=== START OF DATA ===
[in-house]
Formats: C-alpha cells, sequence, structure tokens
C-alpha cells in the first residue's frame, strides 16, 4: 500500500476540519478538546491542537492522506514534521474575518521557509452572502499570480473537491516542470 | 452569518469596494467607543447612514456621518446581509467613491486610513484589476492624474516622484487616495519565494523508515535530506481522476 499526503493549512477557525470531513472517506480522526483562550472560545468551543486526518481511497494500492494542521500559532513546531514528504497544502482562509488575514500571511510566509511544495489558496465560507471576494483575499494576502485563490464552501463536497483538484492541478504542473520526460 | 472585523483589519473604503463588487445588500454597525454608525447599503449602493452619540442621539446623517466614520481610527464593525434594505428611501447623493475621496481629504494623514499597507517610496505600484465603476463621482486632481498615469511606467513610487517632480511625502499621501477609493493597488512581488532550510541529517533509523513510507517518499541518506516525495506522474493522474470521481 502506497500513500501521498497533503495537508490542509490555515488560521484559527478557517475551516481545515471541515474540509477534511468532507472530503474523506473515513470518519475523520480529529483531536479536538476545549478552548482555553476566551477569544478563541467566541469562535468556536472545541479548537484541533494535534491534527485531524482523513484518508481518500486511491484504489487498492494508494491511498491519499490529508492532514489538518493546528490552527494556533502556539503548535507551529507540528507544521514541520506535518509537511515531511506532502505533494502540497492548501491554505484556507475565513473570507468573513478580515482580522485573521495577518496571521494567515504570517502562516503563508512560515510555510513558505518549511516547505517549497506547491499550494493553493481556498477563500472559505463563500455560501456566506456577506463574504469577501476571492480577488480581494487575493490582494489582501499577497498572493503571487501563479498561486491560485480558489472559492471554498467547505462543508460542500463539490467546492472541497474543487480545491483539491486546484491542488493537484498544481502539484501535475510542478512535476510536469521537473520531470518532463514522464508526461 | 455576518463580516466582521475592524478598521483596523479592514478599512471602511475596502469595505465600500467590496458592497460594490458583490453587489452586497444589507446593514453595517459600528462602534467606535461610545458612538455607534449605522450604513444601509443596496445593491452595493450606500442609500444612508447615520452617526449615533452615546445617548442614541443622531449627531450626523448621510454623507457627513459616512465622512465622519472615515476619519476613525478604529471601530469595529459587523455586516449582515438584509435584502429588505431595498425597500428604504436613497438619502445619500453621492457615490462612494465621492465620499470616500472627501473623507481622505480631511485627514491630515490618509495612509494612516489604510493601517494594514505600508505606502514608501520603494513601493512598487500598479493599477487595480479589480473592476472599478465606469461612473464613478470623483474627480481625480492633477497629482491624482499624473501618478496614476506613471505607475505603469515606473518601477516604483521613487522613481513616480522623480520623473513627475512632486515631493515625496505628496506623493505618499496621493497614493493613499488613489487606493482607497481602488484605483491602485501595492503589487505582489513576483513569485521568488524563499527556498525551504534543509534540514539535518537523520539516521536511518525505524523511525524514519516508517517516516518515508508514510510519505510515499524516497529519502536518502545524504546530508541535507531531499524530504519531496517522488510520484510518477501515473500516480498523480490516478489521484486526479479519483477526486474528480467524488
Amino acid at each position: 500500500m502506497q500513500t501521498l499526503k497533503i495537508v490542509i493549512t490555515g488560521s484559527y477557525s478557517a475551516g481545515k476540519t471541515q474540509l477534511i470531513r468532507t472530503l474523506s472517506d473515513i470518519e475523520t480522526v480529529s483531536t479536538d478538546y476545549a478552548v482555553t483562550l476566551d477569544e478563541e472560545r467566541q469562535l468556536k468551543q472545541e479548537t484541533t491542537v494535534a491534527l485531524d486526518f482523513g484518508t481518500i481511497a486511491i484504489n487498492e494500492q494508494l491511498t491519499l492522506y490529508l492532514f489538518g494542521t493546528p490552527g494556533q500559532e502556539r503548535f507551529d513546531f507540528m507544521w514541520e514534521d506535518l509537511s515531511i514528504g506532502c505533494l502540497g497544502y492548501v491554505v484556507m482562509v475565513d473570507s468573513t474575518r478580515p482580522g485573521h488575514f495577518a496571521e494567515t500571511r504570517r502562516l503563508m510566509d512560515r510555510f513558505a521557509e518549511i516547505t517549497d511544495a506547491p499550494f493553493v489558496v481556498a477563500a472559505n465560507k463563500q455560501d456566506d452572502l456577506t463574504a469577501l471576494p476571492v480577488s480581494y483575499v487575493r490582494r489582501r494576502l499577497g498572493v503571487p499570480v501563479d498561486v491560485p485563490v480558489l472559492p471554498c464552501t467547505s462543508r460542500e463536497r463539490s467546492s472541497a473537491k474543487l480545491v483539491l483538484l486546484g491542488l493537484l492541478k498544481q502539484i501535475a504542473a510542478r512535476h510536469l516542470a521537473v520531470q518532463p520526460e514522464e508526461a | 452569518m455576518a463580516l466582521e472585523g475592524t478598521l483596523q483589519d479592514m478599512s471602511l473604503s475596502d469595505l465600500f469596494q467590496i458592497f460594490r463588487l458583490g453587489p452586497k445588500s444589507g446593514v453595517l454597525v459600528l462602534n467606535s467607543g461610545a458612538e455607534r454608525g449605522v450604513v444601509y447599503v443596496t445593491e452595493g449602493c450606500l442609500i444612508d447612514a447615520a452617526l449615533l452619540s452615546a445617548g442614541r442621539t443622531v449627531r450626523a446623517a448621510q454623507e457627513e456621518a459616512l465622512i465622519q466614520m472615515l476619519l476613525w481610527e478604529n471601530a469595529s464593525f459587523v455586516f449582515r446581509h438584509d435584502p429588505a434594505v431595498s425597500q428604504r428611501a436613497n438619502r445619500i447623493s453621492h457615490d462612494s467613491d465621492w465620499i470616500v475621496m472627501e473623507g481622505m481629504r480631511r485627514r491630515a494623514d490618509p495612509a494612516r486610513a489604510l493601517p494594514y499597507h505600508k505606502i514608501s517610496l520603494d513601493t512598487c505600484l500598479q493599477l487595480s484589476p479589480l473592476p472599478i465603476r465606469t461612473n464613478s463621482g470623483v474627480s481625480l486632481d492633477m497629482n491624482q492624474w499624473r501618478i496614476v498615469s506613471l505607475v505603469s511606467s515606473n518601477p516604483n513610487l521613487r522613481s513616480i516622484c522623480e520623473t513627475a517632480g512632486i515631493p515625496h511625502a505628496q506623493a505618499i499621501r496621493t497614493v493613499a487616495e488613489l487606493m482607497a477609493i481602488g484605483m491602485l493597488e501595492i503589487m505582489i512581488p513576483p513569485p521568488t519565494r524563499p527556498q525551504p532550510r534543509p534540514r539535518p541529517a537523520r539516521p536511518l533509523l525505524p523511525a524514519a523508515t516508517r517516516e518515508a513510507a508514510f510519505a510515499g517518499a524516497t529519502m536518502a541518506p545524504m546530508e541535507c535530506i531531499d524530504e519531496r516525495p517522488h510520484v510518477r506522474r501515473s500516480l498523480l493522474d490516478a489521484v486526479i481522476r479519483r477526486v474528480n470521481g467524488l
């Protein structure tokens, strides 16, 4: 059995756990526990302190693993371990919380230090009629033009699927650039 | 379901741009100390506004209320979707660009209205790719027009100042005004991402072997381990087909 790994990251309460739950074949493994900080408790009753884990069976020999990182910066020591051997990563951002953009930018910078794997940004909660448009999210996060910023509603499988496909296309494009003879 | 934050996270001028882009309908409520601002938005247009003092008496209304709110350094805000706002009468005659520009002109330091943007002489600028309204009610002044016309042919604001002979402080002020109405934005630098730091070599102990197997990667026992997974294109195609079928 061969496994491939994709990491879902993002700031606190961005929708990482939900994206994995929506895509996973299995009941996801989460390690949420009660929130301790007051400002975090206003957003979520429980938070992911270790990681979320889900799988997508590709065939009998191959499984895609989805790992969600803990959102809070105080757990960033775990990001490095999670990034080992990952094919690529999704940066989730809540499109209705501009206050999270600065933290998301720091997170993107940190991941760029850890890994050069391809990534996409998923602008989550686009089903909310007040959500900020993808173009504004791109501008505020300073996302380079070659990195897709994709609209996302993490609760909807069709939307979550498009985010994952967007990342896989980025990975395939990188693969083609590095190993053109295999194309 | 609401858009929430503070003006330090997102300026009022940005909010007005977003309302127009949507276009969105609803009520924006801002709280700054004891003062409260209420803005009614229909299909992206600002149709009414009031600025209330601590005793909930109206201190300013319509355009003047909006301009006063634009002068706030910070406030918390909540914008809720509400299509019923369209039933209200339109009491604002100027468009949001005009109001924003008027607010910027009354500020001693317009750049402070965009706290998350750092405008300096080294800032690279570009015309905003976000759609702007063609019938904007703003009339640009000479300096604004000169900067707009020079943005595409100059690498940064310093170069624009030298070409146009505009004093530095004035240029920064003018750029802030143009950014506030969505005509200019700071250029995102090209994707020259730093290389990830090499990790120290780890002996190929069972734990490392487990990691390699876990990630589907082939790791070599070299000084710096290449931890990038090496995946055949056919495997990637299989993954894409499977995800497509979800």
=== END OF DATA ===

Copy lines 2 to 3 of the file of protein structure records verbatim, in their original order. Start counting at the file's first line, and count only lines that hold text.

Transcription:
Formats: C-alpha cells, sequence, structure tokens
C-alpha cells in the first residue's frame, strides 16, 4: 500500500476540519478538546491542537492522506514534521474575518521557509452572502499570480473537491516542470 | 452569518469596494467607543447612514456621518446581509467613491486610513484589476492624474516622484487616495519565494523508515535530506481522476 499526503493549512477557525470531513472517506480522526483562550472560545468551543486526518481511497494500492494542521500559532513546531514528504497544502482562509488575514500571511510566509511544495489558496465560507471576494483575499494576502485563490464552501463536497483538484492541478504542473520526460 | 472585523483589519473604503463588487445588500454597525454608525447599503449602493452619540442621539446623517466614520481610527464593525434594505428611501447623493475621496481629504494623514499597507517610496505600484465603476463621482486632481498615469511606467513610487517632480511625502499621501477609493493597488512581488532550510541529517533509523513510507517518499541518506516525495506522474493522474470521481 502506497500513500501521498497533503495537508490542509490555515488560521484559527478557517475551516481545515471541515474540509477534511468532507472530503474523506473515513470518519475523520480529529483531536479536538476545549478552548482555553476566551477569544478563541467566541469562535468556536472545541479548537484541533494535534491534527485531524482523513484518508481518500486511491484504489487498492494508494491511498491519499490529508492532514489538518493546528490552527494556533502556539503548535507551529507540528507544521514541520506535518509537511515531511506532502505533494502540497492548501491554505484556507475565513473570507468573513478580515482580522485573521495577518496571521494567515504570517502562516503563508512560515510555510513558505518549511516547505517549497506547491499550494493553493481556498477563500472559505463563500455560501456566506456577506463574504469577501476571492480577488480581494487575493490582494489582501499577497498572493503571487501563479498561486491560485480558489472559492471554498467547505462543508460542500463539490467546492472541497474543487480545491483539491486546484491542488493537484498544481502539484501535475510542478512535476510536469521537473520531470518532463514522464508526461 | 455576518463580516466582521475592524478598521483596523479592514478599512471602511475596502469595505465600500467590496458592497460594490458583490453587489452586497444589507446593514453595517459600528462602534467606535461610545458612538455607534449605522450604513444601509443596496445593491452595493450606500442609500444612508447615520452617526449615533452615546445617548442614541443622531449627531450626523448621510454623507457627513459616512465622512465622519472615515476619519476613525478604529471601530469595529459587523455586516449582515438584509435584502429588505431595498425597500428604504436613497438619502445619500453621492457615490462612494465621492465620499470616500472627501473623507481622505480631511485627514491630515490618509495612509494612516489604510493601517494594514505600508505606502514608501520603494513601493512598487500598479493599477487595480479589480473592476472599478465606469461612473464613478470623483474627480481625480492633477497629482491624482499624473501618478496614476506613471505607475505603469515606473518601477516604483521613487522613481513616480522623480520623473513627475512632486515631493515625496505628496506623493505618499496621493497614493493613499488613489487606493482607497481602488484605483491602485501595492503589487505582489513576483513569485521568488524563499527556498525551504534543509534540514539535518537523520539516521536511518525505524523511525524514519516508517517516516518515508508514510510519505510515499524516497529519502536518502545524504546530508541535507531531499524530504519531496517522488510520484510518477501515473500516480498523480490516478489521484486526479479519483477526486474528480467524488